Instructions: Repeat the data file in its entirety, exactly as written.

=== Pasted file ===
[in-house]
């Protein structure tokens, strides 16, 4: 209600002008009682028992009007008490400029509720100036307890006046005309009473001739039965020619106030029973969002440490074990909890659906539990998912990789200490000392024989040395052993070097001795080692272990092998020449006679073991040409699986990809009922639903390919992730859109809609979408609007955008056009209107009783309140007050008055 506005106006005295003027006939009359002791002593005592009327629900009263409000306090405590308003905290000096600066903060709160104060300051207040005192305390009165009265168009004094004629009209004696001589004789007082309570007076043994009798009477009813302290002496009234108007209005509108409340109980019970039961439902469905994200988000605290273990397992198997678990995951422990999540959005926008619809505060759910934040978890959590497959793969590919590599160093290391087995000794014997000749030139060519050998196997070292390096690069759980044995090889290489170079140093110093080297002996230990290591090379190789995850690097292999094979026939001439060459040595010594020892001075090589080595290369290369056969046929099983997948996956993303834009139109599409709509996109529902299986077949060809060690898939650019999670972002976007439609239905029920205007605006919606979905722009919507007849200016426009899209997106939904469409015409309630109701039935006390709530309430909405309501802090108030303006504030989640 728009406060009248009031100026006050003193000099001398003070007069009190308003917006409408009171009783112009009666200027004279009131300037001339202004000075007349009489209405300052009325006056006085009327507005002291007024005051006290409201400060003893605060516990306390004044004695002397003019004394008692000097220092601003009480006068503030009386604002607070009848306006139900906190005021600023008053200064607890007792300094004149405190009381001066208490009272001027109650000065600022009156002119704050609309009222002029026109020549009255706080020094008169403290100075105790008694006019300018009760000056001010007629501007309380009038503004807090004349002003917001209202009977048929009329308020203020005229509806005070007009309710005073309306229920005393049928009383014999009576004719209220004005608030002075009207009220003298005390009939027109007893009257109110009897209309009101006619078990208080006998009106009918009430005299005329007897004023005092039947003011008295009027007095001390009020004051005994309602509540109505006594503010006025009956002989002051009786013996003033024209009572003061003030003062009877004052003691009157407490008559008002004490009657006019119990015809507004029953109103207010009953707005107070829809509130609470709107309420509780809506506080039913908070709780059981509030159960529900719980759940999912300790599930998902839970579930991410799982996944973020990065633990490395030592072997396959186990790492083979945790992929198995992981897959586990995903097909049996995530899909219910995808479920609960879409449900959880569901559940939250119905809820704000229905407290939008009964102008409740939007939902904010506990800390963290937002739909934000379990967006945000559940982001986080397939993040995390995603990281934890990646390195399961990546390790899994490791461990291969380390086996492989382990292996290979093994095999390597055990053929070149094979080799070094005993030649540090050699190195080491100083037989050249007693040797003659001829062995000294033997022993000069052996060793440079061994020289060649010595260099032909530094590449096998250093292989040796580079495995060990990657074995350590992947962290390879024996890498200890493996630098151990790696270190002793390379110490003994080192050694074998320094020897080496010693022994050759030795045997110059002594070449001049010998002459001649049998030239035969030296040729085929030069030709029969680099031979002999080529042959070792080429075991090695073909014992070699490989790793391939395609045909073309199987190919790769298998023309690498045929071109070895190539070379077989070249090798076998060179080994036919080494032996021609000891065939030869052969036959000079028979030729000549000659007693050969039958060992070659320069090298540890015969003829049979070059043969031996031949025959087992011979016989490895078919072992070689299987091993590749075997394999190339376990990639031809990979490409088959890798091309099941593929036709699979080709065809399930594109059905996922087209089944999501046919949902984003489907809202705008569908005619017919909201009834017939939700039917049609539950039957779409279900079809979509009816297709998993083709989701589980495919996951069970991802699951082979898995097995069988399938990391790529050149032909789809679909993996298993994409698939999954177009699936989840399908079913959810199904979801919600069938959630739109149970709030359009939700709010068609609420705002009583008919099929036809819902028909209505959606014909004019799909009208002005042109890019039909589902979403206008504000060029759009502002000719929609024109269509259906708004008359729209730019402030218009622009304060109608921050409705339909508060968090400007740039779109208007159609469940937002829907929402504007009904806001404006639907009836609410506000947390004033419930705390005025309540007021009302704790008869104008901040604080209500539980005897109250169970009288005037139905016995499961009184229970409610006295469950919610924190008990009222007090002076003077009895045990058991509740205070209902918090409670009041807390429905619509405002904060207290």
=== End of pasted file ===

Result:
[in-house]
């Protein structure tokens, strides 16, 4: 209600002008009682028992009007008490400029509720100036307890006046005309009473001739039965020619106030029973969002440490074990909890659906539990998912990789200490000392024989040395052993070097001795080692272990092998020449006679073991040409699986990809009922639903390919992730859109809609979408609007955008056009209107009783309140007050008055 506005106006005295003027006939009359002791002593005592009327629900009263409000306090405590308003905290000096600066903060709160104060300051207040005192305390009165009265168009004094004629009209004696001589004789007082309570007076043994009798009477009813302290002496009234108007209005509108409340109980019970039961439902469905994200988000605290273990397992198997678990995951422990999540959005926008619809505060759910934040978890959590497959793969590919590599160093290391087995000794014997000749030139060519050998196997070292390096690069759980044995090889290489170079140093110093080297002996230990290591090379190789995850690097292999094979026939001439060459040595010594020892001075090589080595290369290369056969046929099983997948996956993303834009139109599409709509996109529902299986077949060809060690898939650019999670972002976007439609239905029920205007605006919606979905722009919507007849200016426009899209997106939904469409015409309630109701039935006390709530309430909405309501802090108030303006504030989640 728009406060009248009031100026006050003193000099001398003070007069009190308003917006409408009171009783112009009666200027004279009131300037001339202004000075007349009489209405300052009325006056006085009327507005002291007024005051006290409201400060003893605060516990306390004044004695002397003019004394008692000097220092601003009480006068503030009386604002607070009848306006139900906190005021600023008053200064607890007792300094004149405190009381001066208490009272001027109650000065600022009156002119704050609309009222002029026109020549009255706080020094008169403290100075105790008694006019300018009760000056001010007629501007309380009038503004807090004349002003917001209202009977048929009329308020203020005229509806005070007009309710005073309306229920005393049928009383014999009576004719209220004005608030002075009207009220003298005390009939027109007893009257109110009897209309009101006619078990208080006998009106009918009430005299005329007897004023005092039947003011008295009027007095001390009020004051005994309602509540109505006594503010006025009956002989002051009786013996003033024209009572003061003030003062009877004052003691009157407490008559008002004490009657006019119990015809507004029953109103207010009953707005107070829809509130609470709107309420509780809506506080039913908070709780059981509030159960529900719980759940999912300790599930998902839970579930991410799982996944973020990065633990490395030592072997396959186990790492083979945790992929198995992981897959586990995903097909049996995530899909219910995808479920609960879409449900959880569901559940939250119905809820704000229905407290939008009964102008409740939007939902904010506990800390963290937002739909934000379990967006945000559940982001986080397939993040995390995603990281934890990646390195399961990546390790899994490791461990291969380390086996492989382990292996290979093994095999390597055990053929070149094979080799070094005993030649540090050699190195080491100083037989050249007693040797003659001829062995000294033997022993000069052996060793440079061994020289060649010595260099032909530094590449096998250093292989040796580079495995060990990657074995350590992947962290390879024996890498200890493996630098151990790696270190002793390379110490003994080192050694074998320094020897080496010693022994050759030795045997110059002594070449001049010998002459001649049998030239035969030296040729085929030069030709029969680099031979002999080529042959070792080429075991090695073909014992070699490989790793391939395609045909073309199987190919790769298998023309690498045929071109070895190539070379077989070249090798076998060179080994036919080494032996021609000891065939030869052969036959000079028979030729000549000659007693050969039958060992070659320069090298540890015969003829049979070059043969031996031949025959087992011979016989490895078919072992070689299987091993590749075997394999190339376990990639031809990979490409088959890798091309099941593929036709699979080709065809399930594109059905996922087209089944999501046919949902984003489907809202705008569908005619017919909201009834017939939700039917049609539950039957779409279900079809979509009816297709998993083709989701589980495919996951069970991802699951082979898995097995069988399938990391790529050149032909789809679909993996298993994409698939999954177009699936989840399908079913959810199904979801919600069938959630739109149970709030359009939700709010068609609420705002009583008919099929036809819902028909209505959606014909004019799909009208002005042109890019039909589902979403206008504000060029759009502002000719929609024109269509259906708004008359729209730019402030218009622009304060109608921050409705339909508060968090400007740039779109208007159609469940937002829907929402504007009904806001404006639907009836609410506000947390004033419930705390005025309540007021009302704790008869104008901040604080209500539980005897109250169970009288005037139905016995499961009184229970409610006295469950919610924190008990009222007090002076003077009895045990058991509740205070209902918090409670009041807390429905619509405002904060207290």